As this was not a case of double vision, my first inclination was to try binasal occlusion (Figure 1). Upon placement, the patient felt markedly better. When placing the occlusion for the first time, it’s acceptable to guess the best location. We have the patient fixate on the practitioner’s nose and place the tape just nasal of the pupillary margin. Then, we have the patient relax and engage with the surroundings. Some patients need more occlusion, others less. It’s straightforward to remove and readjust the tape a few millimeters. 

Since the patient was in the facility a few weeks, I stopped back to assess the treatment a few days later. While she was still suffering with balance issues, she was making progress, according to the therapist. I chose to leave the amount of occlusion in place for the time being and requested a follow up when she was transferred to outpatient care. She started vision therapy several weeks later and is showing wonderful progress every week. The occlusion was successfully removed at the start of the therapy process.  

Fig. 2. Although binasal occlusion improved this patient’s vision, he felt it was more annoying than helpful.
Fig. 2. Although binasal occlusion improved this patient’s vision, he felt it was more annoying than helpful. Click image to enlarge.
Fig. 3. By reducing occlusion, we were able to eliminate the visual symptom without interrupting the patient’s vision.
Fig. 3. By reducing occlusion, we were able to eliminate the visual symptom without interrupting the patient’s vision. Click image to enlarge.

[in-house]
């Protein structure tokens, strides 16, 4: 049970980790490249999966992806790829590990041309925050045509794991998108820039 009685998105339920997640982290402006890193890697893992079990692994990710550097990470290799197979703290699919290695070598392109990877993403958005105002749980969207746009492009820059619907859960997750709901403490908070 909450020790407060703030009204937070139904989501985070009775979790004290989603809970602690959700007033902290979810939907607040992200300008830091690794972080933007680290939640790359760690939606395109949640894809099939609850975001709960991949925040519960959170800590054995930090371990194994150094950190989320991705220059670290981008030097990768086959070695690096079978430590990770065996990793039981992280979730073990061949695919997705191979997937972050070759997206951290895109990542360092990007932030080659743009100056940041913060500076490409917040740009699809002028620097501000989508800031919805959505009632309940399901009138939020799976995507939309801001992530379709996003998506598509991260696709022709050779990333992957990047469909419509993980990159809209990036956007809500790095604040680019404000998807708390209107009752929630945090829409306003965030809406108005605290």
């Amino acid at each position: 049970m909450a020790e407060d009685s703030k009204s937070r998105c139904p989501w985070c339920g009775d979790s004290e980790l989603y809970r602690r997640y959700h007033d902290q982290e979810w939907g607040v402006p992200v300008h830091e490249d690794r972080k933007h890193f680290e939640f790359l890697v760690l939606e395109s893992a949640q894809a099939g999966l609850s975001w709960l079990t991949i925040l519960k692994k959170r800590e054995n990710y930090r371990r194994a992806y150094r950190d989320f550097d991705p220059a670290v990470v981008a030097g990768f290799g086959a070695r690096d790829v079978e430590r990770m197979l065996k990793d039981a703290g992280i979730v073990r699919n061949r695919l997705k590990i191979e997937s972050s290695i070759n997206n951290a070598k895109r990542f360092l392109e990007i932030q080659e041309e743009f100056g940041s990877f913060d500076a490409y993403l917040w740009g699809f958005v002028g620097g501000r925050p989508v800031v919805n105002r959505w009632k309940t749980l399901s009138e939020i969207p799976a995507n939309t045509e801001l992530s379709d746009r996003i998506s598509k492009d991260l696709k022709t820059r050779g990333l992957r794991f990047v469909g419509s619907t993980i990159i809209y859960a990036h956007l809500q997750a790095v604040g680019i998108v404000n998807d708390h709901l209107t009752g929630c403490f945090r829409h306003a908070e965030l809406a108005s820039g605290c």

Case 2

A 65-year-old white male presented with a complaint of swimming vision at distance and near following a recent stroke. He was having trouble reading and watching TV. The examination showed excellent visual acuity, no restriction in eye movements and accurate localization of hand-eye coordination. 

We placed the binasal occlusion and observed noticeable relaxation in the patient’s body (Figure 2). He tried texting on his phone and looked at the TV’s closed captioning and said his vision was not perfect, but more tolerable. We followed up a few days later, and the patient felt the occlusion was blocking his vision and was more annoying than helpful. We reduced the amount of occlusion, with positive feedback from the patient (Figure 3). He was seen several days later at the college and reported the swimming sensation was gone. The occlusion was removed and he was given several basic eye movement activities to perform several times daily. At follow up a month later, he once again reported no symptoms and performed well on a visual efficiency and processing evaluation. 

These cases highlight the immediate positive impact of binasal occlusion. This treatment need not be relegated to inpatient use, but can be of value to the patients in your chair. You will be surprised how often patients slip below the radar, if you ask them about concussion or stroke and the most common accompanying symptoms. You have a great opportunity to help your suffering patients—and all it takes is a little piece of tape. 

1. Tassinari JD. Binasal occlusion. J Behav Optom. 1990;1:16-20.
2. Gallop S. A variation in the use of binasal occlsuion. J Behav Optom. 1998;9:31-5.
3. Proctor A. Traumatic brain injury and binasal occlusion. Optom Vis Devel. 2009;40:45-50.
4. Park E, Bell JD, Baker AJ. Traumatic brain injury: Can the consequences be stopped? Canadian Med Assoc J. 2008;178(9):1163-70.
5. Report to Congress on Traumatic Brain Injury Epidemiology and Rehabilitation. Centers for Disease Control and Prevention. Accessed March, 24 2017.